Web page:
Who Are The NCR?
The National Credit Regulator
The National Credit Regulator (NCR) is the government organisation that oversees and regulates the South African credit industry.
The NCR’s primary goals are to protect consumers and promote responsible lending practices. They also have a number of other important functions such as registering and monitoring registrants.
The NCA and the NCR
The NCR was established under the National Credit Act (which came into effect across the country in 2007) and operates as a regulatory authority in the financial sector.
The origins of the NCR can be traced back to the need for added consumer protection in the credit market. Leading up to 2007 South Africa experienced significant issues with over-indebtedness and reckless lending practices for many years, which negatively impacted a lot of people, especially as access to credit exploded in the market.
To address these concerns (and others), Government introduced the National Credit Act (NCA), which led to the establishment of the NCR as a regulatory body to keep an eye on things.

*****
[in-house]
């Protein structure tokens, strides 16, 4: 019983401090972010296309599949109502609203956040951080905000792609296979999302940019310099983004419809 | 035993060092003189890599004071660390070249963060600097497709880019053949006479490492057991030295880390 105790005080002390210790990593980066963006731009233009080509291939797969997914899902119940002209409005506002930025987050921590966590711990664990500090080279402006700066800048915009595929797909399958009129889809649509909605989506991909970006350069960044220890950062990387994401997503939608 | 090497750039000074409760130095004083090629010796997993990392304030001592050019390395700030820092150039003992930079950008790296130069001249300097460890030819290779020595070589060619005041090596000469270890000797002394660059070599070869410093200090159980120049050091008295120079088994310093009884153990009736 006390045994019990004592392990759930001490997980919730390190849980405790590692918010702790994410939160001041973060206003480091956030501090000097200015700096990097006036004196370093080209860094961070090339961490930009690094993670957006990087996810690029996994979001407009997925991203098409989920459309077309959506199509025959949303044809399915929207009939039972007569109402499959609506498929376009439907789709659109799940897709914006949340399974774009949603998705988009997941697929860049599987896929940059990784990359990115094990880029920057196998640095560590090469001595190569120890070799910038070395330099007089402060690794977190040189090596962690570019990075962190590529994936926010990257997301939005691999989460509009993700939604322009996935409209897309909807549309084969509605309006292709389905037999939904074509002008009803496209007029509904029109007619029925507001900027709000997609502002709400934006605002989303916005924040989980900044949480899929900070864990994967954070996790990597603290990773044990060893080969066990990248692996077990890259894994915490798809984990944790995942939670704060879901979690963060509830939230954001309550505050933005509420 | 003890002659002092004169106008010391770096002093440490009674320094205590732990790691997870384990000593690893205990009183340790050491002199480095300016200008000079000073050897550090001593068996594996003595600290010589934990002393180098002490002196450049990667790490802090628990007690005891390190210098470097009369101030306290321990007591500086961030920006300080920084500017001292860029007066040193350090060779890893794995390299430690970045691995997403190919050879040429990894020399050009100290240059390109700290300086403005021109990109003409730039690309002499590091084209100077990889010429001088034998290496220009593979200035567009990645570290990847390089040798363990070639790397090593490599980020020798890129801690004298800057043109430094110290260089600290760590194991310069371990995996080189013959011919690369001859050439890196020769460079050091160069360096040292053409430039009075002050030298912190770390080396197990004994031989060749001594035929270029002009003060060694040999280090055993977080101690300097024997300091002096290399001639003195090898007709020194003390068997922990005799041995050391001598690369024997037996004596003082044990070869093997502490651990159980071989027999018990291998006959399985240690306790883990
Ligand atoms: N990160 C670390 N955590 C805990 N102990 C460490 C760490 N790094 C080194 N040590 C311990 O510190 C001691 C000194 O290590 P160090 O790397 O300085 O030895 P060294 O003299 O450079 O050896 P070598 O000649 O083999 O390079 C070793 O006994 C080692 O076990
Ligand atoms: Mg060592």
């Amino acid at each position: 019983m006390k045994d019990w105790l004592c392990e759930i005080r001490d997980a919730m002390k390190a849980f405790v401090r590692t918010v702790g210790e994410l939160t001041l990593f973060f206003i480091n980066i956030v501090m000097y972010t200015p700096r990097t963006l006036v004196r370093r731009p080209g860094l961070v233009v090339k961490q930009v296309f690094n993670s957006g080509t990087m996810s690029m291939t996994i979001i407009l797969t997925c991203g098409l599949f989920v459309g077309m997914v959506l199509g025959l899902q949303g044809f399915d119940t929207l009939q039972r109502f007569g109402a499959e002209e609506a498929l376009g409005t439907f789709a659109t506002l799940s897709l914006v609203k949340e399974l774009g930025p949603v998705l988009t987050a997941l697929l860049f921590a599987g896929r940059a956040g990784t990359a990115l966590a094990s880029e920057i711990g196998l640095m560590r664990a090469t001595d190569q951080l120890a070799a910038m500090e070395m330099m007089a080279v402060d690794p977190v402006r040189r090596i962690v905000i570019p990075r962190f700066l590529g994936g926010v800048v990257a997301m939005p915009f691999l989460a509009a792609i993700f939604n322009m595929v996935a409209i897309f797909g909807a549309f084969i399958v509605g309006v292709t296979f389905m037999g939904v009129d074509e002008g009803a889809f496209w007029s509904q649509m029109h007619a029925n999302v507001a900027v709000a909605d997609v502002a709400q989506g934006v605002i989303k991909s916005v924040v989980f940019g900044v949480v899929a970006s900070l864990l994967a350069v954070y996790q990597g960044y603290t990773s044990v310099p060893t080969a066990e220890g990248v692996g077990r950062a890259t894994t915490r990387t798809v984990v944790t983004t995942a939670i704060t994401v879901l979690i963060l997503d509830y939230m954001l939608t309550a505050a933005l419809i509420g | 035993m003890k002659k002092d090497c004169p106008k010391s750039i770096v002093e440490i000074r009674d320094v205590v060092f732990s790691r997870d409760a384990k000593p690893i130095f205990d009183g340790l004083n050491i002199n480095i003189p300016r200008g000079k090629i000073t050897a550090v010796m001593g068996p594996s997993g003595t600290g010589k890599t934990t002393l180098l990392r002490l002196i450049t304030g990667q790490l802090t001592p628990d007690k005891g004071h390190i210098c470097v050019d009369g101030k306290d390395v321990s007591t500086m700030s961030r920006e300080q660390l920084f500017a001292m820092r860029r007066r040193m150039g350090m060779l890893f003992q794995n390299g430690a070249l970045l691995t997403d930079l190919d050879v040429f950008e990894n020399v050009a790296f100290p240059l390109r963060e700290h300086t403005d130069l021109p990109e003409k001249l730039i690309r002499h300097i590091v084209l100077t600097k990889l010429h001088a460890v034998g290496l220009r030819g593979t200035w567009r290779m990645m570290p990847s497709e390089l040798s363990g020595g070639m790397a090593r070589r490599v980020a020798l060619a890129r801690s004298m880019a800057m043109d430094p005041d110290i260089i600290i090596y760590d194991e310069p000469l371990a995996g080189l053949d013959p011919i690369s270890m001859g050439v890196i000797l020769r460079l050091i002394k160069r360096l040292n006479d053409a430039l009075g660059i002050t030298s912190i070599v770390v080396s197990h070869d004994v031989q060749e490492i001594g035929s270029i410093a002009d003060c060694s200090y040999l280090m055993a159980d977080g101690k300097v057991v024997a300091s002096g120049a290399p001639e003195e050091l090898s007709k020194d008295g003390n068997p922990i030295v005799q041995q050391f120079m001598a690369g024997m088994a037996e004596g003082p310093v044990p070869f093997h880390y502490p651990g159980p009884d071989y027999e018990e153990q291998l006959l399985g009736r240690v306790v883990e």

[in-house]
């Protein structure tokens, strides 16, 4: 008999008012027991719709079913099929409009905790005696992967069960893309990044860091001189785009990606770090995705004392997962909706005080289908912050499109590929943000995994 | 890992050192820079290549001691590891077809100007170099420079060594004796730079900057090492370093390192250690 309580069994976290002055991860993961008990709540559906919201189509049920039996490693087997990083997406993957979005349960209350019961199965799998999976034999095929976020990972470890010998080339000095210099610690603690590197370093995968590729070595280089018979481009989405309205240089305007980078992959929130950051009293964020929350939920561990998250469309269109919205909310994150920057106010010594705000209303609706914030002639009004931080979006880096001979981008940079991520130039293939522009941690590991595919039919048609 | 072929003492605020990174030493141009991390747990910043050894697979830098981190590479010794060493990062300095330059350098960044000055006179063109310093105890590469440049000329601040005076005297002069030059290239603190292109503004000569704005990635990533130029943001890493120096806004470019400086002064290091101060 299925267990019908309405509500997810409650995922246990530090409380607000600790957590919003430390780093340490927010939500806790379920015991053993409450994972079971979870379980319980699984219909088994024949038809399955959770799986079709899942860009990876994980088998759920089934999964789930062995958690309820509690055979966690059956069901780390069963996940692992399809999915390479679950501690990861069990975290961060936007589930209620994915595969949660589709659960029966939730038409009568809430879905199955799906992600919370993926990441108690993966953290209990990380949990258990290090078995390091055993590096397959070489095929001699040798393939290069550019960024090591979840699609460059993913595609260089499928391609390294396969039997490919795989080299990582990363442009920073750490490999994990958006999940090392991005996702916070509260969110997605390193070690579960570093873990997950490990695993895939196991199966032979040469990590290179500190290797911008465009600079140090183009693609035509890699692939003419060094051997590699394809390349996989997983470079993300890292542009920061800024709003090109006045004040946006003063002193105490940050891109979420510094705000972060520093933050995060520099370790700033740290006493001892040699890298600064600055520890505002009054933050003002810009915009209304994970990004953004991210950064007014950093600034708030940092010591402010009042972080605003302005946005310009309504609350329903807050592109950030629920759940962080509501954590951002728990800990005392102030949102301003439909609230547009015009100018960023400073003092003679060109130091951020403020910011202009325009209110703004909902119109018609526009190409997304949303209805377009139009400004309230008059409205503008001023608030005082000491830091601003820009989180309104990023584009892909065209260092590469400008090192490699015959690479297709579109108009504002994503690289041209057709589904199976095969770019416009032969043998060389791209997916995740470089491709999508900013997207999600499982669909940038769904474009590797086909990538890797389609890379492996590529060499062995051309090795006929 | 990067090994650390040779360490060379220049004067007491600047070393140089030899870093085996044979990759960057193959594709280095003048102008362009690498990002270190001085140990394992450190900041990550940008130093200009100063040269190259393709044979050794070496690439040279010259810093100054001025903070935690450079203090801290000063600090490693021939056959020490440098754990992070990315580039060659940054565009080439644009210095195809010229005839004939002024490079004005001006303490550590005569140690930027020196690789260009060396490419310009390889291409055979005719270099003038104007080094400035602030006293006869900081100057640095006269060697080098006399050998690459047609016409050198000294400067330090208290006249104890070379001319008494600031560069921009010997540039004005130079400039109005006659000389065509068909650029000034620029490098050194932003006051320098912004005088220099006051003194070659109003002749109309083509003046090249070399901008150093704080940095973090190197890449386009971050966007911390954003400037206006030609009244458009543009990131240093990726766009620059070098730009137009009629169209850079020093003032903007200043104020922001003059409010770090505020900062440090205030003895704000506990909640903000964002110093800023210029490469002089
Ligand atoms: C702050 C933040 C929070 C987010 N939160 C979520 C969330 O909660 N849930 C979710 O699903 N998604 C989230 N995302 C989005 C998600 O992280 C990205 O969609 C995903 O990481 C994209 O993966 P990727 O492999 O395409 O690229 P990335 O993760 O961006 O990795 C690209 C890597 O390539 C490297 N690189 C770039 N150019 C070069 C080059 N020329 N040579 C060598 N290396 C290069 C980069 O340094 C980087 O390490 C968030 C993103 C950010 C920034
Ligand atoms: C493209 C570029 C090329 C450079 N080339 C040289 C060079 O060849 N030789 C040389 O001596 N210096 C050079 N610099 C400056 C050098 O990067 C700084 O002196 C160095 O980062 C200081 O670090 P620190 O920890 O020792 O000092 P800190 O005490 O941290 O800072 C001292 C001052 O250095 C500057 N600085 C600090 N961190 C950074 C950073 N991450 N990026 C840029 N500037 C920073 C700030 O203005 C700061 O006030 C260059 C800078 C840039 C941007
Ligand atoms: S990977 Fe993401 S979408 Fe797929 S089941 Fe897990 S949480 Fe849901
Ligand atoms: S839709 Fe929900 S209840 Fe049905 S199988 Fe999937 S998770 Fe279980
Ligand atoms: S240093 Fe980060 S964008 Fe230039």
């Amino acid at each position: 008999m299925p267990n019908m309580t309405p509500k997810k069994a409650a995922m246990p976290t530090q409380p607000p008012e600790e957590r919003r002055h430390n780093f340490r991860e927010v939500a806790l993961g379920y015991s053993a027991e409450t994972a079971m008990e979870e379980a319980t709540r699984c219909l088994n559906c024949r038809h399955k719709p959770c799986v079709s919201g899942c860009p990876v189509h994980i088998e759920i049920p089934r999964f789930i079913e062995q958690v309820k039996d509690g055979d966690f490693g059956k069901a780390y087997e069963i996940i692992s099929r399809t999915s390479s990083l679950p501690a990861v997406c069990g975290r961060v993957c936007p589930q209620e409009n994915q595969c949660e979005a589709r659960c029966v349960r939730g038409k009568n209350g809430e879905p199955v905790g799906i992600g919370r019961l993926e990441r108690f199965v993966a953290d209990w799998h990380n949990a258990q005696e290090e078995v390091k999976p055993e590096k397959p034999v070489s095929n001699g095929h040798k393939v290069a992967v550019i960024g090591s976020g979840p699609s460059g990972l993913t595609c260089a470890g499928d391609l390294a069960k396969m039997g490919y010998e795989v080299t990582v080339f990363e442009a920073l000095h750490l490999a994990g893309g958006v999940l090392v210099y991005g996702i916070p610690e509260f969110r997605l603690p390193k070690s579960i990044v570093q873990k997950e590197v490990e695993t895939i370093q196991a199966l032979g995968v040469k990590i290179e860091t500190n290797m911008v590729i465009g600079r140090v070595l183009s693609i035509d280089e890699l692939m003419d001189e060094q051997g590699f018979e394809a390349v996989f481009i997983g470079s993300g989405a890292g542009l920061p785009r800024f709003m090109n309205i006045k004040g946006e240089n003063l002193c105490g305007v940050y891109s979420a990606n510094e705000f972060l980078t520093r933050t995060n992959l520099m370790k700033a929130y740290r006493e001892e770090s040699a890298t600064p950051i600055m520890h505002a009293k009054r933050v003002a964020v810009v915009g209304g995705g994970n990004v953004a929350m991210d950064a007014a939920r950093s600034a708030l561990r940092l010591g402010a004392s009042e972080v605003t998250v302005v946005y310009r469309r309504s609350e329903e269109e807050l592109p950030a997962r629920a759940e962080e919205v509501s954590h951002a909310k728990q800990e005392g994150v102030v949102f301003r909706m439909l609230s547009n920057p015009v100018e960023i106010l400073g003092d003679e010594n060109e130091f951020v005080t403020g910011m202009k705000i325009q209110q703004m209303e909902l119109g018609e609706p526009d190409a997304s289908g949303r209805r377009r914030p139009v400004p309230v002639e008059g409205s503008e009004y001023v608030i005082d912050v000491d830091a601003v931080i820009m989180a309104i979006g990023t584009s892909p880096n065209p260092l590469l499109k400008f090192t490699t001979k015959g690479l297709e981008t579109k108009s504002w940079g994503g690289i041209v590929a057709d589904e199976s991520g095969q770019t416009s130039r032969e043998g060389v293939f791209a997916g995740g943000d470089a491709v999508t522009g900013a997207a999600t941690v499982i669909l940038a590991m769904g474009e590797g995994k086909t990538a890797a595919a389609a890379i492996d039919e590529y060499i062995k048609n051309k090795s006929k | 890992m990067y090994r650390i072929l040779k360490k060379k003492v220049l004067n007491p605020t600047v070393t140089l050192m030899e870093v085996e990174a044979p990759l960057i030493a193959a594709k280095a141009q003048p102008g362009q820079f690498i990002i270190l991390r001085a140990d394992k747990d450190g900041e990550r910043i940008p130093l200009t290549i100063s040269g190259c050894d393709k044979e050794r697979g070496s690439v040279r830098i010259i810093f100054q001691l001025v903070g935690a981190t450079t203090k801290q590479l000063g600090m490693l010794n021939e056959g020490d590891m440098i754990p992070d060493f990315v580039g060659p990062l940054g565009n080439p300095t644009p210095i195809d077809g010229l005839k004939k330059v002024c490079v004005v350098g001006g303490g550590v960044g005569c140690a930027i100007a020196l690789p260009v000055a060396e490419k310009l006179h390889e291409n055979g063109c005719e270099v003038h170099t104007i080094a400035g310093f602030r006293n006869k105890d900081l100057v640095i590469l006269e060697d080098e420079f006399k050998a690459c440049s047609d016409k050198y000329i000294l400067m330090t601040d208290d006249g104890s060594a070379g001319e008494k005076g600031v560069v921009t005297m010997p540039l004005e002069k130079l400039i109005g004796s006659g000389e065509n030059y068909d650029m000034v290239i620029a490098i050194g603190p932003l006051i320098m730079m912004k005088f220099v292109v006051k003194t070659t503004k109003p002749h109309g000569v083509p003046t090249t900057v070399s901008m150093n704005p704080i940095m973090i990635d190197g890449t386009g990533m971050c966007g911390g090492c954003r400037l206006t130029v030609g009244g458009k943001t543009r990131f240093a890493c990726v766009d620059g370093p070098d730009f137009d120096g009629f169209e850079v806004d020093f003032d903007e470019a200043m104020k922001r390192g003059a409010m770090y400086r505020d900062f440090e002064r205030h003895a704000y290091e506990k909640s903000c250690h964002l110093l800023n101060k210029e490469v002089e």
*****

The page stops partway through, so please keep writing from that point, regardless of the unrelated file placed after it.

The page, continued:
What Do They Do?
The NCR’s primary focus is on regulating credit providers, such as banks, micro-lenders, and retailers offering credit facilities. They ensure that these institutions comply with the regulations outlined in the National Credit Act.
The NCR registers and monitors South Africa’s Debt Counsellors and Payment Distribution Agents (PDAs). They audit the PDAs regularly to ensure consumers’ funds are safe and are being sent to their credit providers swiftly.
Credit Bureaus and Alternative Dispute Resolution Agents (ADRAs) also fall under the purview of the NCR. These parties also need to report to the NCR and are registered by them.
The NCR also provides education and awareness programs to inform consumers about their rights and responsibilities when dealing with credit. There can never be enough consumer education about these important topics .
Another important role the NCR fulfils is to handle complaints from consumers and refer them to the correct people to deal with such complaints. For example, they can refer people to the police, the National Consumer Tribunal (NCT) or an appropriate Ombud. Sometimes the NCR will even take action against credit providers who engage in unfair or illegal practices. This could involve working with the cops to conduct raids on loan sharks and even taking them to court or the NCT.
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